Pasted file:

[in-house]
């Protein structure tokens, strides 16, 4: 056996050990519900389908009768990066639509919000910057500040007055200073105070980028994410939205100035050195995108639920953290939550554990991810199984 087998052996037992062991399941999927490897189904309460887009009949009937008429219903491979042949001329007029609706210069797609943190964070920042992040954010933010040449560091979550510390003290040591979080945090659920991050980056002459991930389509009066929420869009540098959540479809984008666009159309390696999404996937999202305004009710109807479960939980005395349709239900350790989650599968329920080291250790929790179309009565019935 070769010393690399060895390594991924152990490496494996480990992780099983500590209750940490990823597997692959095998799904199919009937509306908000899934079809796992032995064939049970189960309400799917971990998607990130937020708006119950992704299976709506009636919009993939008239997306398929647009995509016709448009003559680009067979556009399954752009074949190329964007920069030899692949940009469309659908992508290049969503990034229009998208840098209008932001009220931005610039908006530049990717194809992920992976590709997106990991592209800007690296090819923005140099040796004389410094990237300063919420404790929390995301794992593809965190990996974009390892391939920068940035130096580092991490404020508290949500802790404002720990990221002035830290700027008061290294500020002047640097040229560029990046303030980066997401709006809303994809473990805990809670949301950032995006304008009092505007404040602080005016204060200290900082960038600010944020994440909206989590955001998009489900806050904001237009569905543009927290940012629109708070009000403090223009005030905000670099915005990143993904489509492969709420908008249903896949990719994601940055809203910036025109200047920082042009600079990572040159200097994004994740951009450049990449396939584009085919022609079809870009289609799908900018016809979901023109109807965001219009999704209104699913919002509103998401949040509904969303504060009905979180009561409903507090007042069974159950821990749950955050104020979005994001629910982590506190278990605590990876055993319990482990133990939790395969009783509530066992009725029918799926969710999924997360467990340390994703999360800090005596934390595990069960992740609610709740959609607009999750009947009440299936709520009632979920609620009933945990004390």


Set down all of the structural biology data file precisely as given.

[in-house]
């Protein structure tokens, strides 16, 4: 056996050990519900389908009768990066639509919000910057500040007055200073105070980028994410939205100035050195995108639920953290939550554990991810199984 087998052996037992062991399941999927490897189904309460887009009949009937008429219903491979042949001329007029609706210069797609943190964070920042992040954010933010040449560091979550510390003290040591979080945090659920991050980056002459991930389509009066929420869009540098959540479809984008666009159309390696999404996937999202305004009710109807479960939980005395349709239900350790989650599968329920080291250790929790179309009565019935 070769010393690399060895390594991924152990490496494996480990992780099983500590209750940490990823597997692959095998799904199919009937509306908000899934079809796992032995064939049970189960309400799917971990998607990130937020708006119950992704299976709506009636919009993939008239997306398929647009995509016709448009003559680009067979556009399954752009074949190329964007920069030899692949940009469309659908992508290049969503990034229009998208840098209008932001009220931005610039908006530049990717194809992920992976590709997106990991592209800007690296090819923005140099040796004389410094990237300063919420404790929390995301794992593809965190990996974009390892391939920068940035130096580092991490404020508290949500802790404002720990990221002035830290700027008061290294500020002047640097040229560029990046303030980066997401709006809303994809473990805990809670949301950032995006304008009092505007404040602080005016204060200290900082960038600010944020994440909206989590955001998009489900806050904001237009569905543009927290940012629109708070009000403090223009005030905000670099915005990143993904489509492969709420908008249903896949990719994601940055809203910036025109200047920082042009600079990572040159200097994004994740951009450049990449396939584009085919022609079809870009289609799908900018016809979901023109109807965001219009999704209104699913919002509103998401949040509904969303504060009905979180009561409903507090007042069974159950821990749950955050104020979005994001629910982590506190278990605590990876055993319990482990133990939790395969009783509530066992009725029918799926969710999924997360467990340390994703999360800090005596934390595990069960992740609610709740959609607009999750009947009440299936709520009632979920609620009933945990004390």